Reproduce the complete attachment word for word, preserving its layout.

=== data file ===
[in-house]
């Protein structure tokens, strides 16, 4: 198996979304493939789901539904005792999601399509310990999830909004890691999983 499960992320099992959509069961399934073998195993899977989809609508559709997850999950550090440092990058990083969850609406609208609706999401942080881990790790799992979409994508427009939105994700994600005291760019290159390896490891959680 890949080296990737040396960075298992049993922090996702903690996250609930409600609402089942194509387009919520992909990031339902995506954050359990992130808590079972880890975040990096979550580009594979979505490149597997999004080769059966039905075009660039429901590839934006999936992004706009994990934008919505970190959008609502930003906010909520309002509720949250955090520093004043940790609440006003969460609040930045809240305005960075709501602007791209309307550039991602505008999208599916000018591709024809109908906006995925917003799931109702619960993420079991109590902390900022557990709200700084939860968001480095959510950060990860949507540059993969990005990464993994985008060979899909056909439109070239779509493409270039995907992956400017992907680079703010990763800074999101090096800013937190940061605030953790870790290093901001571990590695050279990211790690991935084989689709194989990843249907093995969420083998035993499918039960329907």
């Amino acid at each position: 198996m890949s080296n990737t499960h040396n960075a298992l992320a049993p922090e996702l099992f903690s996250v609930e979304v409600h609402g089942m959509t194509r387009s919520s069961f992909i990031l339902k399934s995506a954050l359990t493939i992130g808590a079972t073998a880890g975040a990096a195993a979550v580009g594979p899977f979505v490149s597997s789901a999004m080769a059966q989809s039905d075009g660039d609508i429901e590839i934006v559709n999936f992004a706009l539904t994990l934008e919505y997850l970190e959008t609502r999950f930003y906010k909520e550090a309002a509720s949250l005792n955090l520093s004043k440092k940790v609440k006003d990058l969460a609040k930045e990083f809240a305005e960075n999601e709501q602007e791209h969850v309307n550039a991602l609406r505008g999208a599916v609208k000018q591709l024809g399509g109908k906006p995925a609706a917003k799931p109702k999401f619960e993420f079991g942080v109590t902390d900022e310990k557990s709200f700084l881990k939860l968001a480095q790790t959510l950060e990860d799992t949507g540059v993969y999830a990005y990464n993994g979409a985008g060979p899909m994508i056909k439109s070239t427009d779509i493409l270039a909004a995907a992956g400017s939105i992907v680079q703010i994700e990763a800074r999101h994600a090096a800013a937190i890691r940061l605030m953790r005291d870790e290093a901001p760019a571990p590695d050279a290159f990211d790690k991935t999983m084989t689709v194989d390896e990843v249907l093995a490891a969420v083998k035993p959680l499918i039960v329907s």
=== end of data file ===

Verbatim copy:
[in-house]
């Protein structure tokens, strides 16, 4: 198996979304493939789901539904005792999601399509310990999830909004890691999983 499960992320099992959509069961399934073998195993899977989809609508559709997850999950550090440092990058990083969850609406609208609706999401942080881990790790799992979409994508427009939105994700994600005291760019290159390896490891959680 890949080296990737040396960075298992049993922090996702903690996250609930409600609402089942194509387009919520992909990031339902995506954050359990992130808590079972880890975040990096979550580009594979979505490149597997999004080769059966039905075009660039429901590839934006999936992004706009994990934008919505970190959008609502930003906010909520309002509720949250955090520093004043940790609440006003969460609040930045809240305005960075709501602007791209309307550039991602505008999208599916000018591709024809109908906006995925917003799931109702619960993420079991109590902390900022557990709200700084939860968001480095959510950060990860949507540059993969990005990464993994985008060979899909056909439109070239779509493409270039995907992956400017992907680079703010990763800074999101090096800013937190940061605030953790870790290093901001571990590695050279990211790690991935084989689709194989990843249907093995969420083998035993499918039960329907």
């Amino acid at each position: 198996m890949s080296n990737t499960h040396n960075a298992l992320a049993p922090e996702l099992f903690s996250v609930e979304v409600h609402g089942m959509t194509r387009s919520s069961f992909i990031l339902k399934s995506a954050l359990t493939i992130g808590a079972t073998a880890g975040a990096a195993a979550v580009g594979p899977f979505v490149s597997s789901a999004m080769a059966q989809s039905d075009g660039d609508i429901e590839i934006v559709n999936f992004a706009l539904t994990l934008e919505y997850l970190e959008t609502r999950f930003y906010k909520e550090a309002a509720s949250l005792n955090l520093s004043k440092k940790v609440k006003d990058l969460a609040k930045e990083f809240a305005e960075n999601e709501q602007e791209h969850v309307n550039a991602l609406r505008g999208a599916v609208k000018q591709l024809g399509g109908k906006p995925a609706a917003k799931p109702k999401f619960e993420f079991g942080v109590t902390d900022e310990k557990s709200f700084l881990k939860l968001a480095q790790t959510l950060e990860d799992t949507g540059v993969y999830a990005y990464n993994g979409a985008g060979p899909m994508i056909k439109s070239t427009d779509i493409l270039a909004a995907a992956g400017s939105i992907v680079q703010i994700e990763a800074r999101h994600a090096a800013a937190i890691r940061l605030m953790r005291d870790e290093a901001p760019a571990p590695d050279a290159f990211d790690k991935t999983m084989t689709v194989d390896e990843v249907l093995a490891a969420v083998k035993p959680l499918i039960v329907s």